New Jersey is only one of four states to have it's legislative seats on the ballot this year.  However Jeff Paley, editor for state legislature and redistricting for says that this time around redistricting as well as competition in the races played an important part.

He notes that the amount of races in the state legislative ballot with only one candidate were significantly larger than in previous years. In the four states undergoing legislative races, New Jersey, Virginia, Louisiana, and Mississippi, fifty percent of incumbents who chose to run faced no competition.

"This is a lot higher than last year in 2010 when that figure was about twenty six percent." says Paley. "So what that tells us right off the bat is that the off year elections are pretty uncompetitive."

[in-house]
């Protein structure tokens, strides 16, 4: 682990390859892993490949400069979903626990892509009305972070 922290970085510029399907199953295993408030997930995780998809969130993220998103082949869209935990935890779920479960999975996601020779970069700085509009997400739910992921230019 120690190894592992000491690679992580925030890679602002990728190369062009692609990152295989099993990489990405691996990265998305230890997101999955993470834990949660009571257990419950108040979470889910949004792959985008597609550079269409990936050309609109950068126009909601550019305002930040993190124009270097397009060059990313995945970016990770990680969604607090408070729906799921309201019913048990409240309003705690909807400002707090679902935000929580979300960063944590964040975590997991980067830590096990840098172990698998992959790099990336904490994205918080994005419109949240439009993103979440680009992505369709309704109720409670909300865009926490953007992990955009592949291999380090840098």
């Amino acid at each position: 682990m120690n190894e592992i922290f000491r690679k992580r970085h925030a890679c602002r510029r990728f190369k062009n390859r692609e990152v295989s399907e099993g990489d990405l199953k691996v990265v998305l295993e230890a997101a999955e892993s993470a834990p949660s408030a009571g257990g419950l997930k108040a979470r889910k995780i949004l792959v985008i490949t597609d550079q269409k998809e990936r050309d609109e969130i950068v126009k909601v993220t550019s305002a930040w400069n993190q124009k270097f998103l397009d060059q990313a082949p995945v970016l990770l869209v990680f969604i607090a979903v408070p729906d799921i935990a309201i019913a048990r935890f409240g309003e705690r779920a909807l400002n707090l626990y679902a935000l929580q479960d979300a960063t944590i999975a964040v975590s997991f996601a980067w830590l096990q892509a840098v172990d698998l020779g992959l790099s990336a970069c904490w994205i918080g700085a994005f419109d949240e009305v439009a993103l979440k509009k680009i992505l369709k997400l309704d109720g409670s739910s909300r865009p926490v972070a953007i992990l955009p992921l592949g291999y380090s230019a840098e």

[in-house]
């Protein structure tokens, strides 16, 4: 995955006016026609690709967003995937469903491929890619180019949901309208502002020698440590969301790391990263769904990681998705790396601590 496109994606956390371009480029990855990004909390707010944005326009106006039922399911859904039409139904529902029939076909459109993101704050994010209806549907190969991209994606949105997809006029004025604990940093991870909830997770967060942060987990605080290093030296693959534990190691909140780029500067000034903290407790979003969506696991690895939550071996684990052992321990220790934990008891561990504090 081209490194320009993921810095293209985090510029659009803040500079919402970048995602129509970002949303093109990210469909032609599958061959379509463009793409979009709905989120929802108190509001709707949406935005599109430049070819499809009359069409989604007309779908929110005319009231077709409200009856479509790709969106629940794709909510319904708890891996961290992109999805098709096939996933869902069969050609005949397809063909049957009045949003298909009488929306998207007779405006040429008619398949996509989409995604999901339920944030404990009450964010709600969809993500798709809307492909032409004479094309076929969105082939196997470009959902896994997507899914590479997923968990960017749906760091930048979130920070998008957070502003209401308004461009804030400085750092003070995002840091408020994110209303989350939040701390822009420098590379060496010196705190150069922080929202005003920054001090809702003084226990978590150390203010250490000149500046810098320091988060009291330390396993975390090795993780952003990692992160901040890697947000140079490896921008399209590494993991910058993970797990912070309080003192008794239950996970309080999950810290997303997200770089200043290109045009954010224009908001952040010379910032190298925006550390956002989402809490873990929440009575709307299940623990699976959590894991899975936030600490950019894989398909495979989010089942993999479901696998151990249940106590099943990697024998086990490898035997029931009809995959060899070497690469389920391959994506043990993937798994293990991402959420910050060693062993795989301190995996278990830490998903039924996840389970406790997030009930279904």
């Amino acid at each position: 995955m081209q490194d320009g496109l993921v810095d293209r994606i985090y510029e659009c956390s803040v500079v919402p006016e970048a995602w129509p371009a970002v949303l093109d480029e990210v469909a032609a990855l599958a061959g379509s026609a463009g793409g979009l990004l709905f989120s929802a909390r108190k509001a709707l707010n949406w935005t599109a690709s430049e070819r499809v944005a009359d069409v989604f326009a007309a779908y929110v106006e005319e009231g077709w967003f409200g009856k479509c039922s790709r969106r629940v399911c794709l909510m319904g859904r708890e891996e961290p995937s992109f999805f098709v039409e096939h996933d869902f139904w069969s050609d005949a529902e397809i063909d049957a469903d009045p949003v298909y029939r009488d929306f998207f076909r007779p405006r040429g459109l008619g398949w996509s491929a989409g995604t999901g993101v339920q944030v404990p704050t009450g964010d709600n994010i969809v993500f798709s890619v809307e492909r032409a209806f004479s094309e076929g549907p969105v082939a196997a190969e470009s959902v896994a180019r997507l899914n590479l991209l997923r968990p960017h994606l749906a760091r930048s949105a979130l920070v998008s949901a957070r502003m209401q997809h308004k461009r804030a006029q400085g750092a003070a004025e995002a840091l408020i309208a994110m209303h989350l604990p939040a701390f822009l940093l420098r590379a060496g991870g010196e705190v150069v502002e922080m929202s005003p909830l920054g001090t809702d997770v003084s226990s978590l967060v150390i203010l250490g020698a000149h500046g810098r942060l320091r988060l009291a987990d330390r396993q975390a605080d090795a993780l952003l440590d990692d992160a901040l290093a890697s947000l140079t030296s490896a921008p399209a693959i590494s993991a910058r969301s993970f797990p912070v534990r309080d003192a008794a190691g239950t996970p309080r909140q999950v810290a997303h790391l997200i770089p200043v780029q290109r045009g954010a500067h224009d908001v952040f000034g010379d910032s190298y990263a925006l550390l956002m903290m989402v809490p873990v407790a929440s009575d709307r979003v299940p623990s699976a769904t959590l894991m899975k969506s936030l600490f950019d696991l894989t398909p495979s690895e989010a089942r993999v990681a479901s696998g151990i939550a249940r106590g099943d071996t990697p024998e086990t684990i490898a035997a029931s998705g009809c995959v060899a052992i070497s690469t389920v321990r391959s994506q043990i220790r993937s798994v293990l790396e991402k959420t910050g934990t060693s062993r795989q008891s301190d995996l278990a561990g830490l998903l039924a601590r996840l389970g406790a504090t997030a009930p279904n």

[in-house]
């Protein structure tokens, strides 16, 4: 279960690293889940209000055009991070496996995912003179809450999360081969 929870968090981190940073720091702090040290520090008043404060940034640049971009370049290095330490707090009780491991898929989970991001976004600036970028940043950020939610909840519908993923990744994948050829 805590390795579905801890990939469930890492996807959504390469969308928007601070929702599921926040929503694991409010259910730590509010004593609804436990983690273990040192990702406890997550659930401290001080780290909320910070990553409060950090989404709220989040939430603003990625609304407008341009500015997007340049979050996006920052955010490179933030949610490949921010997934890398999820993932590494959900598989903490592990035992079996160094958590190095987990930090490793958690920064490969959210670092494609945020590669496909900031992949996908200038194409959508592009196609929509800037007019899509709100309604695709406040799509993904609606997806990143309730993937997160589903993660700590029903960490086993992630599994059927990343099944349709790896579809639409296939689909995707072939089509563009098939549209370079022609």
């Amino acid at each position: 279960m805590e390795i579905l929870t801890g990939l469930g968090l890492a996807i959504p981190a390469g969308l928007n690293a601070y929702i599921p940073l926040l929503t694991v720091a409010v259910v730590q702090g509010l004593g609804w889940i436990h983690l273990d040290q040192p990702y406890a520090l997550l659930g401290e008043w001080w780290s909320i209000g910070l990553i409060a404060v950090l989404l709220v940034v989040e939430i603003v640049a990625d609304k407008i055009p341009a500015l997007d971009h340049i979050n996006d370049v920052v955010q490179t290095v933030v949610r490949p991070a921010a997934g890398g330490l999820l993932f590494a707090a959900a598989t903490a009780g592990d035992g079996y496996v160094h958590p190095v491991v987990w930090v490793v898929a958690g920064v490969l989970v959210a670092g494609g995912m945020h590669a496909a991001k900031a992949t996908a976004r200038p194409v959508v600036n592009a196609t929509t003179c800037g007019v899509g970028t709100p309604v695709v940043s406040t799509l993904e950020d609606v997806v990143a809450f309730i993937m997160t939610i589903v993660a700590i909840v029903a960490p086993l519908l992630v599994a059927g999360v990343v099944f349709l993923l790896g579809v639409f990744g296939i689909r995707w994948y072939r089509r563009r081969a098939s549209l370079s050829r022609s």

He notes Democrats got more of the votes for legislature, however the margin of victory wasn't that high. Paley cites that Democrats had fifty one percent of the votes cast for either party in New Jersey's Senate races, fifty two percent in the General Assembly. It's interesting to note that even though they just barely got more than the majority of the total votes cast, they control sixty two percent of the seats.

He says "what that hints at is the redistricting issues that all fifty states face. Which is that certain seats just have no chance of going for one party or the other."

John Fund, political author and columnist agrees that redistricting played a vital part in the legislative race in New Jersey. He notes that even though Governor Christie's popularity remains high, the new legislative map which was ultimately approved by a Democratic tie breaker favors the party.

"As a result all but one incumbent of the New Jersey legislature won re-election, and the Republicans failed to win a single seat. In fact the assembly actually went down a seat."